The data divide – the difference between a good sustainability strategy and a great one?
by Tara Luckman
As the Co-Founder and Director of Flourish CSR, and the former Head of Sustainable Sourcing for ASOS, I’ve been working on the challenge of sustainability in the textiles and retail industry for much of my career. During that time, I have seen consumers demand more from brands and retailers – more responsible sourcing, more transparency and more proof around sustainability commitments. This trend has been accelerating, and businesses are responding.
It worries me that the arrival of #COVID-19 pandemic could derail this progress. It has brought new and, for some brands, overwhelming pressure – financially and operationally. And so, many of us wonder – will the industry now forge on or row back on its progress to date?
To find out the U.S. Cotton Trust Protocol, an organisation I advise, partnered with the Economist Intelligence Unit to survey 150 fashion, retail and textile executives in Europe and the United States to determine, with their industry at a crossroads, whether their sustainability work will be affected by COVID-19.
The result is the ‘Is Sustainability in Fashion?’ report, which gives us direct insight into what CEOs, CSOs, and other top executives at some of the world’s leading brands are thinking now about sustainability.
First, the good news – the survey and accompanying interviews found that business leaders in the sector are still putting sustainability practices first, despite the pandemic. In total, 60% of those surveyed listed implementing sustainability measures as their top strategic business objective, second only to improving customer experience, ranked in first place by 64%.
Further good news is the level of businesses commitment to sourcing sustainably produced raw materials – the top sustainability objective selected by 65% of those surveyed. Equally, 58% said they were developing an environmental sustainability strategy with measurable targets. And 41% of leaders reported their business is investing in new technology like blockchain and 3D printing to drive sustainability.
On the other hand, only 53% of the business leaders said they were collecting data from across the business and in the supply chain to measure performance. When it comes to specifics, 45% of businesses said they are not collecting data on greenhouse gas emissions and 41% are not collecting data on the amount of water and energy being used to produce raw materials. More worryingly, 38% said they are not collecting data on worker rights / workplace health and safety in the supply chain.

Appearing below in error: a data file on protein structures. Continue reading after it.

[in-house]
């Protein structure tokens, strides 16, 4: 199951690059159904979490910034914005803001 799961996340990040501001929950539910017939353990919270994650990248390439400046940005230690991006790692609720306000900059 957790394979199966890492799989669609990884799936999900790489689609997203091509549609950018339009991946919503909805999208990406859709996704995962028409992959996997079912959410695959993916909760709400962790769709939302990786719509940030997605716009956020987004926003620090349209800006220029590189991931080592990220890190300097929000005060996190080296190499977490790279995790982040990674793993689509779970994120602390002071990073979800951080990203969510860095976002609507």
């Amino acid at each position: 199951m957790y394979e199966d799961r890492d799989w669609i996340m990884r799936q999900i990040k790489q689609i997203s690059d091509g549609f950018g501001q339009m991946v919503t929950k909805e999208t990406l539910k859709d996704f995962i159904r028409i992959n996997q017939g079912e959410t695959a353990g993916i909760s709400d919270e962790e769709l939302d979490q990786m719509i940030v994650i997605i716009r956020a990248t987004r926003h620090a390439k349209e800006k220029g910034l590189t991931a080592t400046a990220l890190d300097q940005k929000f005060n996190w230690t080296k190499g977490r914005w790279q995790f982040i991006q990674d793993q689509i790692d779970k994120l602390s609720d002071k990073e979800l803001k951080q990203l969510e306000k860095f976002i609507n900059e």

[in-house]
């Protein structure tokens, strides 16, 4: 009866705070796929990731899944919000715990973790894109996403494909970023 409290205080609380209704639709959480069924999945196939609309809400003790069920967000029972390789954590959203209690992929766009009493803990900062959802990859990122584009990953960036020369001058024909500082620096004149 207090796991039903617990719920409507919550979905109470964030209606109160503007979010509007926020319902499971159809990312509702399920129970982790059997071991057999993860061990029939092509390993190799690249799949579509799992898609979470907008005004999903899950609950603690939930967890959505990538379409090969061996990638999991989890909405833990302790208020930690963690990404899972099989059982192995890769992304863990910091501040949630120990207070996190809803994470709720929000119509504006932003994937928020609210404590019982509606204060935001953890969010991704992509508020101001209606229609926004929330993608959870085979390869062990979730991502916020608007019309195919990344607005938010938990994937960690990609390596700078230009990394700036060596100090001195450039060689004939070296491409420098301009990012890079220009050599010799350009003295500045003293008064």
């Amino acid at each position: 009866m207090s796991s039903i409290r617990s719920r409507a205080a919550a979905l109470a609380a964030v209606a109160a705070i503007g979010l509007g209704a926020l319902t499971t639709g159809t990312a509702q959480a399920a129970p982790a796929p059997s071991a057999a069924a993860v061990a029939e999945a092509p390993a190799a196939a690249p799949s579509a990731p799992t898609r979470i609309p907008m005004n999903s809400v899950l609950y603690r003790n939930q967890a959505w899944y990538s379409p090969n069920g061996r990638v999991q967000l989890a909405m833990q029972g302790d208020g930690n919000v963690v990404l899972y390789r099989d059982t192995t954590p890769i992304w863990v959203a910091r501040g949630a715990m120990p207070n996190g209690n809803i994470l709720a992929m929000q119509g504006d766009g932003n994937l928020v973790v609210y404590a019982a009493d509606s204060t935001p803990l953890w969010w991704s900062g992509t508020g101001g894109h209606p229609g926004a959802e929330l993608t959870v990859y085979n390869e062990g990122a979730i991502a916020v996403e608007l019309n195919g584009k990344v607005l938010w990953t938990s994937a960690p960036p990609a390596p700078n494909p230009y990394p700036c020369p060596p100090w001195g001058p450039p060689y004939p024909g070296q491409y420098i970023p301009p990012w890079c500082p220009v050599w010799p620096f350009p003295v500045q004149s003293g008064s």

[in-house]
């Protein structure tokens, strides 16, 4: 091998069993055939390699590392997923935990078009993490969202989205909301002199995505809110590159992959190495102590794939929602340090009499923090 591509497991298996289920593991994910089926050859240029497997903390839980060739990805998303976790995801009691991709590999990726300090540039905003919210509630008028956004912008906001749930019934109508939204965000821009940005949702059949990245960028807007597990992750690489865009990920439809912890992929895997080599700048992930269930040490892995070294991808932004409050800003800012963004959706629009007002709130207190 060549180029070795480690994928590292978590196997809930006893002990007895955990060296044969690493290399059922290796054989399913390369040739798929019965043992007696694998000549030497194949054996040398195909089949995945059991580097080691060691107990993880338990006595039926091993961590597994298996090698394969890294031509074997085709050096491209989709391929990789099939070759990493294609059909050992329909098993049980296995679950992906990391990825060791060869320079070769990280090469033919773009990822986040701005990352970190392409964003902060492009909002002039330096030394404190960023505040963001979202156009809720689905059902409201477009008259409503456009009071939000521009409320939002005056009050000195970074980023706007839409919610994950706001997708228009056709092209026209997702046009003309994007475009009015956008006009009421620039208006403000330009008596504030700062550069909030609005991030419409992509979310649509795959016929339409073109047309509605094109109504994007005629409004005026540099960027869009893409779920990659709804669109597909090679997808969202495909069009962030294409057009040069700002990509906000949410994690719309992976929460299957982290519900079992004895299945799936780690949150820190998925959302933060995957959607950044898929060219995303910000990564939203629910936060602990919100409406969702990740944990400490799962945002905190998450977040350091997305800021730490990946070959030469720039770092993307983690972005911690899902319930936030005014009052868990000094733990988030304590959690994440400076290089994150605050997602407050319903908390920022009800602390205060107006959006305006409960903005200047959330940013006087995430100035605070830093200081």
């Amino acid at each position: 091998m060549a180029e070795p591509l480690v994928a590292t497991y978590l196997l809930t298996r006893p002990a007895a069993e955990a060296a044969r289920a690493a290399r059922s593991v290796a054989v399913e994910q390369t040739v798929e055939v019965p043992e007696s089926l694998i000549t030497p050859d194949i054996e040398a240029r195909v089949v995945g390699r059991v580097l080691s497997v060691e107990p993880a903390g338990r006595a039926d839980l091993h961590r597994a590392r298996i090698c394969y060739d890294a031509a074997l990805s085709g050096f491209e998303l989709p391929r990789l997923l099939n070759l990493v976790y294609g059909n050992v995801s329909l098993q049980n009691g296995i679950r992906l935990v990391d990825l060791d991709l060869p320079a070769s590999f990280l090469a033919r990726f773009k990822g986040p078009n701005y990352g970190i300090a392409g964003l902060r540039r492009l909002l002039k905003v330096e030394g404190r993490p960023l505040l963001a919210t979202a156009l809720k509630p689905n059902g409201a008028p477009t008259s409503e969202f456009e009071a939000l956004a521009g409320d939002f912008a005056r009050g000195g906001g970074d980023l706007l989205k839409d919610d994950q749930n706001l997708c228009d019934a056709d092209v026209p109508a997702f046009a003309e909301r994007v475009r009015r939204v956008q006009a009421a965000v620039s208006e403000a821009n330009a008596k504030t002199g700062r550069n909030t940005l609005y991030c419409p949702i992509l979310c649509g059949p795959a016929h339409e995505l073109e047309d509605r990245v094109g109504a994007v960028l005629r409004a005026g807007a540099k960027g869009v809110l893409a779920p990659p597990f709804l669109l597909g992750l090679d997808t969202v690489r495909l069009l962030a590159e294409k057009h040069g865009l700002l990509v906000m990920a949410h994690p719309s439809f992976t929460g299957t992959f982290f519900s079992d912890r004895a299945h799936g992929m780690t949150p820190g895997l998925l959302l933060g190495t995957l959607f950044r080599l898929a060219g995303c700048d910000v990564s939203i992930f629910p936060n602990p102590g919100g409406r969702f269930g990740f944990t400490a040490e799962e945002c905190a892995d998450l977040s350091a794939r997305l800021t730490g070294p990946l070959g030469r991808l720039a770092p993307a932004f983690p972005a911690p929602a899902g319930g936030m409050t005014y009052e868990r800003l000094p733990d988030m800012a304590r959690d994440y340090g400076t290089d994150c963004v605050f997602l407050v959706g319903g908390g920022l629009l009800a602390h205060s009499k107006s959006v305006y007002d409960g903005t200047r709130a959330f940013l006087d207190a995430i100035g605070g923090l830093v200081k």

Here the size of the business makes an impact – those earning more than $250m in annual revenue performed better: overall 63% of respondents from larger businesses said that they are collecting data from across the supply chain and business to measure sustainability, vs 47% from smaller businesses. The number widens when comparing data collected on greenhouse emissions: 78% for larger businesses compared to 40% for smaller ones.
Together, these findings led me to conclude that business leaders are continuing to press forward with sustainability efforts, but many are lacking a key component for making informed strategic decisions: data.
Data allows an organisation to really understand its performance in a given area. It enables assessment, benchmarking, target setting and strategy forming to take place – without it you cannot quantify what you need to do, or measure and evidence your success.
Getting to a stage where brands have access to the quality data that they need, across the full spectrum of sustainability issues, will be challenge. But increasingly third parties like the U.S. Cotton Trust Protocol are supporting brands by taking on that on – collecting and processing quantifiable and verifiable data on their behalf and providing meaningful insights that brands can use.
Of course, data cannot wave a magic wand – but it can bring clarity, and in such a complex supply chain, this is exactly what this industry needs.
To find out more about this finding and others, you can read ‘Is Sustainability in Fashion?’ here.